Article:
HARBINGER sailed home with firsts in the Concordia fleet and in the ketch and yawl division, earning both through superior strategy that used currents to the maximum in a generally light air race. Later in August we raced in the Opera House Cup off Nantucket, again in very heavy air and 4-5 foot seas, so it was a wet and (for us) slow slog but HARBINGER again raced very well finishing second and missing first by a hair on corrected time. But in our last race of the season, the Moffet Cup off Martha's Vineyard, held in moderate air and without HARBINGER to deal with, we finished first, the first race we have won in WESTRAY, and the first Concordia to win that race, which has been held for 14 years. Our most important race of the season, however was with hurricane Bob in August. At the end of the Opera House Cup it was clear that the hurricane was headed our way but the seas and air from the SW were heavy on our nose so we waited until the storm moved closer, resulting in a wind shift to the SSE, and made a run for home in upper Buzzards Bay and NNE from Nantucket leaving Nantucket at 0200. Skies were clear and the air moderate when we left, and we in fact enjoyed a beautiful sunrise and an easy albiet lonely motorsail to Woods Hole - on that most popular sailing course we saw no sailboats but virtually the entire New Bedford trawler fleet was steaming in from the East. Clearing Woods Hole at about 0830 we were encountering rain and heavier air so that by 1030 when we sailed into Red Brook Harbor it was raining hard and blowing about 30 knots from the ENE. We stripped the sails and dodger, added another mooring line and chafing gear, said a quick prayer and left WESTRAY to her fate (which four hours later included 100+ knot winds and a number of loose boats), but when we returned the next day she was unscratched and secure with only some well polished chafing gear to show for her ordeal. I hope I can afford new keel bolt's this winter and I am ready to spring for GPS in the spring. My B&G Focus depth/log/knotmeter instrument died after barely one year's service, so I am underwhelmed by B&G's vaunted quality. Ballentine's Boat Shop continues to deliver top quality, reasonably priced maintenance to WESTRAY, however, regularity reaffirming that some institutions still maintain reliably high standards, and regularity supporting my confidence that WESTRAY will not let me down so long as I keep her up! (Terrible simile.) Steve Balientine also proved he is a good a sailor as boat builder. He won, for the second time in a row, and thus everytime he has entered, the annual Martha's Vineyard gaffers race, the weekend after the Moffett Cup, beating 40 and 50 foot schooners in his little Herreshoff canvasback - which was built by Gannon & Benjamin on the Vineyard.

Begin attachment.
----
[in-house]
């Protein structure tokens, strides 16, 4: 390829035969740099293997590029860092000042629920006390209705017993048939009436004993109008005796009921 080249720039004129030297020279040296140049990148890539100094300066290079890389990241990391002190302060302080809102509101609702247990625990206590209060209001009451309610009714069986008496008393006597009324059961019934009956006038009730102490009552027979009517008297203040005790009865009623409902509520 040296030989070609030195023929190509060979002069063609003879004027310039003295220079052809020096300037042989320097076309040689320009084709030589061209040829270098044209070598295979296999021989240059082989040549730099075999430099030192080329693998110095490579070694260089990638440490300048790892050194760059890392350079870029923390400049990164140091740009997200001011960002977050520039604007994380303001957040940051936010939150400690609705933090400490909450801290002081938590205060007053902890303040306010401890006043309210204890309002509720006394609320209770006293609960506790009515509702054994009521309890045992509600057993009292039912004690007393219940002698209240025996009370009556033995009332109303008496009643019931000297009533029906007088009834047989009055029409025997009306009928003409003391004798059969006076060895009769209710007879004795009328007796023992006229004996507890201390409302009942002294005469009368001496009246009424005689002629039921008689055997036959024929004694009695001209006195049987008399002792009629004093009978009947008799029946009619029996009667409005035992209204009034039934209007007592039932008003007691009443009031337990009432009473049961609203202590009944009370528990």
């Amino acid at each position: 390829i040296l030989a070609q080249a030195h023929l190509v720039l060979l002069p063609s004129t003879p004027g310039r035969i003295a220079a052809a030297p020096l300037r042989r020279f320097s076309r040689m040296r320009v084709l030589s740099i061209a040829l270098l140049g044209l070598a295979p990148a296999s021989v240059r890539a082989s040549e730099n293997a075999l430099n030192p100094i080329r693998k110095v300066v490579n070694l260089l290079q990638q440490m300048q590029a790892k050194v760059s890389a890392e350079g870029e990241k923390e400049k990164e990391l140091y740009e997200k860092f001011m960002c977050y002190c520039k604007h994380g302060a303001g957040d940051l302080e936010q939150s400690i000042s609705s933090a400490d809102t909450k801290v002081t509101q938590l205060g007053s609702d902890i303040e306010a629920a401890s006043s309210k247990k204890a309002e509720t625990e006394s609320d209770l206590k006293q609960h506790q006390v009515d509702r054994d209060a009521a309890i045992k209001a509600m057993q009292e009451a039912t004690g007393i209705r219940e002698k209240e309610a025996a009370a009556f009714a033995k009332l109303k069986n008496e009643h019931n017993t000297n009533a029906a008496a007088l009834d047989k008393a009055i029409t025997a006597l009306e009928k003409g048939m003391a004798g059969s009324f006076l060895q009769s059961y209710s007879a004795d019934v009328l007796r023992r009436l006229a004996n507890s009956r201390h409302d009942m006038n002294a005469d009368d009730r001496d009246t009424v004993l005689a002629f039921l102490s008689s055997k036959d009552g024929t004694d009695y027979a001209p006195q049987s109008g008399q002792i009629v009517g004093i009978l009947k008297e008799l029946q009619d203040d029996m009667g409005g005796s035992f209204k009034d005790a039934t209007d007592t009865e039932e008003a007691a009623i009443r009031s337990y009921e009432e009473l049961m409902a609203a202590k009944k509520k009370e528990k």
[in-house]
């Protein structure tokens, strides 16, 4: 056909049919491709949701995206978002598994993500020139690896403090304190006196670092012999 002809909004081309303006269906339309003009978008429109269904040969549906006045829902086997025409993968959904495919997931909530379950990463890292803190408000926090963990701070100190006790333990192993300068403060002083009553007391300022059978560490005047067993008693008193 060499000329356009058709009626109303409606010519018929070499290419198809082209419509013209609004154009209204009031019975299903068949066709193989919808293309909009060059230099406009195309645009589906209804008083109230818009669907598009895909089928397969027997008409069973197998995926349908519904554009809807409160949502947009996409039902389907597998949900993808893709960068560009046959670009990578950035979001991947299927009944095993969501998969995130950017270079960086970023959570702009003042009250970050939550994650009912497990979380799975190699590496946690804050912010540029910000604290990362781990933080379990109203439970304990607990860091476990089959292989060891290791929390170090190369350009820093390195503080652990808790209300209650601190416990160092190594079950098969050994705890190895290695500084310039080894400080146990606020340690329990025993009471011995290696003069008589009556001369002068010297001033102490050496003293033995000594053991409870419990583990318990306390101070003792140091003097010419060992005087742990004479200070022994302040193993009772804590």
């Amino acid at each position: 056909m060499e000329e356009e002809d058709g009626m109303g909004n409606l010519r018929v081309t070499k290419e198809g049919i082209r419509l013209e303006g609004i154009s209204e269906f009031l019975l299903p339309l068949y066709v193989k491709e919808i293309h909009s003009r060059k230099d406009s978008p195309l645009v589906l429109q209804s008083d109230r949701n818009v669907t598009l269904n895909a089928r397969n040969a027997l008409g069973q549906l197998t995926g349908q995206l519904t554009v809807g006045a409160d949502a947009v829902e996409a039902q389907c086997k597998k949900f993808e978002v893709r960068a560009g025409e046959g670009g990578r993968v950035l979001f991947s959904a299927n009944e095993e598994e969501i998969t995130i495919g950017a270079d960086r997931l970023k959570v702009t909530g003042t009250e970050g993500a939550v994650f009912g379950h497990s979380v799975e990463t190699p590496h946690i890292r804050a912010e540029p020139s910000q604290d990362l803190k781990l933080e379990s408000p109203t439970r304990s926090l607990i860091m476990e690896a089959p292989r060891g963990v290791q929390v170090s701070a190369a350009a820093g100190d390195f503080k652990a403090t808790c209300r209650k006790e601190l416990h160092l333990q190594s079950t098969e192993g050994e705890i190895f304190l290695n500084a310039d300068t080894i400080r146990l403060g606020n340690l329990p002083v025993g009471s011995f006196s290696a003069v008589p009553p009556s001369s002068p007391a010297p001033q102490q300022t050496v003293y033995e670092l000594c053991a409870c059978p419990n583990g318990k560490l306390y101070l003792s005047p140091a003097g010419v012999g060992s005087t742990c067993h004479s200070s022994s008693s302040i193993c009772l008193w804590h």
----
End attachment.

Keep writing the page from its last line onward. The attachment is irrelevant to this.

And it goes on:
Alida Camp, East Blue Hill, ME
THISTLEDOWN continues to be her own perfect self and her bilges are clean too. I can't record any winning races, because I bought her in 1958 after coming to the conclusion that sailing was more fun than racing - which I had been since 1921! There's a guest mooring off my dock waiting for visiting Concordias, though we do let others come too.
Hank Bornhofft, Gloucester, MA
(June) MAGIC is getting better with age. This is the first year since I've owned her - 12 seasons - that I haven't done a major project, just routine maintenance, so I think I'll sail a lot this year and wear something out so I will have something to do next winter. I talked to Bob Cross by phone recently from Florida and he reports that SARAH #27 is in great shape and had recovered from a minor bout with worms in her garboards. He blew out his mainsail in a storm last winter and if anybody has a suitable used replacement (masthead 41 yawl rig), I am sure he would be interested: 407-336-5799.
Dick Keegan, Marlboro, MA
(June) No real exciting news on the boat this year. We spent the winter refinishing parts and making new hatch covers and cockpit cushions. We also used full gloss (instead of semi) on the hull and it really came out great. I can't take all the credit though, we had someone else paint it. Best of all, I finally convinced Martha that the red boat stripe looked terrible, so this year we ar back to Endeavour blue. We were aboard WESTRAY recently and Tom's work on refinishing the interior looks absolutely spectacular! (Editor's note: SUMATRA went ashore in Marion harbor during hurricane Bob after parting her mooring. Major, but not irreparable, damage resulted from the storm and during the removal process. Reports say the main boom and mizzen mast were broken, both cabin trunks were split, the toerails and cockpit coamings were damaged, and much of the planking on the starboards side was damaged. She was considered a total loss and as this time, the Keegans have turned SUMATRA over to their insurance company. Several yards, including Concordia Company, are considering her purchase and repair. Our sympathies go out to Dick and Martha. They had put much work and love into SUMATRA and sailed her in San Diego before moving east several years ago.)